Iraq has adopted a new law that gives Prime Minister Iyad Allawi wide powers, including the ability to impose curfews and order house to house searches. The law is part of an effort by Iraq's new interim government to crack down on insurgents and terrorists.
The announcement came Wednesday just hours after mortar shells were fired at the prime minister's home and the headquarters of his political party. A total of six people were injured, but the prime minister was not among them.
Just a few hours later, officials announced the approval of the new National Safety Law. Among other things, it allows the prime minister to impose martial law, with the approval of Iraq's president and the cabinet.
During a news conference Wednesday in Baghdad, Human Rights Minister Bakhtiar Amin, explained when the government would take such action.
"Whenever we feel there is a major danger and threat upon the national security and our institutions and threatening the pillars of the government and causing wide range disturbances, this law will be implemented and we will act upon that," he said.
Imposition of martial law would give the government a wide range of powers to crack down on terrorists who have been trying to derail the democratic process.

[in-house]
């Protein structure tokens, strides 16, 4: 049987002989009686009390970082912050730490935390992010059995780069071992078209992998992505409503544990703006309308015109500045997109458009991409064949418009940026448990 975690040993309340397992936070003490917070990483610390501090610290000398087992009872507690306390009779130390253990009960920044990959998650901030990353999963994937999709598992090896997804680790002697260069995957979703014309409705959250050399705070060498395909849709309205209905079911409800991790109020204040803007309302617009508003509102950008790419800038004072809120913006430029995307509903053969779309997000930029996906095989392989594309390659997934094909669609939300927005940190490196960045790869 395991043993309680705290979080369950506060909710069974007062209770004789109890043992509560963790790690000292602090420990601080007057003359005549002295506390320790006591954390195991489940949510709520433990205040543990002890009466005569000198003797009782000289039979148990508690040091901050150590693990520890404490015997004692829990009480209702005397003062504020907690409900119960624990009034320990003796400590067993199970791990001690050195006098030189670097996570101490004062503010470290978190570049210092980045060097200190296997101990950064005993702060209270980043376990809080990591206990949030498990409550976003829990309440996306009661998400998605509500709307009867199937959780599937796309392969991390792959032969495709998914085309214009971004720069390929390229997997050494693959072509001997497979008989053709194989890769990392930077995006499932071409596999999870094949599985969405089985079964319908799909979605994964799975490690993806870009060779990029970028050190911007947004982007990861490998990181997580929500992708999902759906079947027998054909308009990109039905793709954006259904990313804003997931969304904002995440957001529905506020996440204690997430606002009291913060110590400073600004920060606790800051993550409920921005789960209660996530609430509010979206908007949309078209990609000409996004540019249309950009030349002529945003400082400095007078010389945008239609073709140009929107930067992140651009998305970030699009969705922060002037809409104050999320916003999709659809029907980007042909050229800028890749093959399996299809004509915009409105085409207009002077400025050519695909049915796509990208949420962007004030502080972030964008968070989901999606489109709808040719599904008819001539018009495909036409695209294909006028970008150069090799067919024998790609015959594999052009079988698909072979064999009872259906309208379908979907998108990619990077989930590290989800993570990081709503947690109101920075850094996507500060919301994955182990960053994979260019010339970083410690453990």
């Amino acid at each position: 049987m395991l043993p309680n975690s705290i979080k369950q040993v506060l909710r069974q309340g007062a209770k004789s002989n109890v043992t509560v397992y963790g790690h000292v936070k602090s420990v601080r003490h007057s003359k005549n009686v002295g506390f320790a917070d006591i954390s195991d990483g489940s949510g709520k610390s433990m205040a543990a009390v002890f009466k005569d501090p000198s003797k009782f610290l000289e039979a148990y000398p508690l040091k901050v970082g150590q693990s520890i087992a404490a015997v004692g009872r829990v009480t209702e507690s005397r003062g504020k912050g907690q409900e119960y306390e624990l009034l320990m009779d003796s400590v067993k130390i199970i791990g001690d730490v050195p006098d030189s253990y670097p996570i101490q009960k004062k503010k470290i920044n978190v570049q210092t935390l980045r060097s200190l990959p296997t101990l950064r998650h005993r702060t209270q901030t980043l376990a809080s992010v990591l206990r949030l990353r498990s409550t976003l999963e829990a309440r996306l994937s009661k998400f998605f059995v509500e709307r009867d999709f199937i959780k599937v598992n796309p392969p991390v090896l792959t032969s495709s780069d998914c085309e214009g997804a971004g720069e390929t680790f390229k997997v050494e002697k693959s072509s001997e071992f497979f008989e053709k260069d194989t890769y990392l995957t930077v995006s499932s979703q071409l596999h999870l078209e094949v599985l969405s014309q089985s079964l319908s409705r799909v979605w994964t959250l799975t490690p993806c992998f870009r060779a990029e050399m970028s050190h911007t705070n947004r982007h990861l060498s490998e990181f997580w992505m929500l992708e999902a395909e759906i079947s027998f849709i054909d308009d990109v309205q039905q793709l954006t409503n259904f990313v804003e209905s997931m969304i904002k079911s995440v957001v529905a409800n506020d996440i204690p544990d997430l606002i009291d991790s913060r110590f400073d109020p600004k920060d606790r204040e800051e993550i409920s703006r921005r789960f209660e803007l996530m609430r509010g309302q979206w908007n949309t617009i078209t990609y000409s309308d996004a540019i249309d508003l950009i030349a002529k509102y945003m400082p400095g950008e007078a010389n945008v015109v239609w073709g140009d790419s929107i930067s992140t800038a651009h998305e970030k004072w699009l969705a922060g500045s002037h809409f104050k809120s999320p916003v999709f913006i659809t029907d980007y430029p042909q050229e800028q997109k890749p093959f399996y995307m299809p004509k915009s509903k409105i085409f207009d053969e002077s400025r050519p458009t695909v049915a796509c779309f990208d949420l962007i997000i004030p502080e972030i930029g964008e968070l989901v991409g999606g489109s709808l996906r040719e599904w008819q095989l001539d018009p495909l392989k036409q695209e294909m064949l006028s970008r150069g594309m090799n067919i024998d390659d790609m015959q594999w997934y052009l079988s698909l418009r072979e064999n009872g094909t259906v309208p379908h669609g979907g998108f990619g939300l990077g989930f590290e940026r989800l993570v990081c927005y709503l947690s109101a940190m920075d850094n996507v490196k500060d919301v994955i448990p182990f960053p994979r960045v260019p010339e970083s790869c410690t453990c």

The law allows the government to impose curfews and gives the police and military broad powers to make arrests and conduct house-to-house searches.
The new law also features a series of checks and balances aimed at preventing human rights violations.
For instance, those taken into custody would have to appear before a judge within 24 hours of their arrest. Martial law would also be monitored by the Human Rights Ministry for possible abuses.
The law states that martial law cannot be imposed for more than 60 days, although the prime minister, with the approval of the president and the cabinet, can seek a 30-day extension, if necessary.
In extreme cases, the law gives the Iraqi government the right to request the assistance of coalition forces.
However, Justice Minister Malek al-Hassan said Wednesday he is confident Iraqi forces are ready to handle the country's security concerns. Wednesday afternoon, those forces were engaged in a long gun battle with militants in downtown Baghdad before bringing the situation under control.
Justice Minister al-Hassan said emergency laws are needed to battle insurgents who have attacked Iraqi police stations and other government institutions, as well as foreign troops and civilians, and have also killed several new Iraqi leaders.
Senior Iraqi officials said Wednesday, no decision has been made regarding when or where martial law will be imposed, but said there would be no hesitation to do so.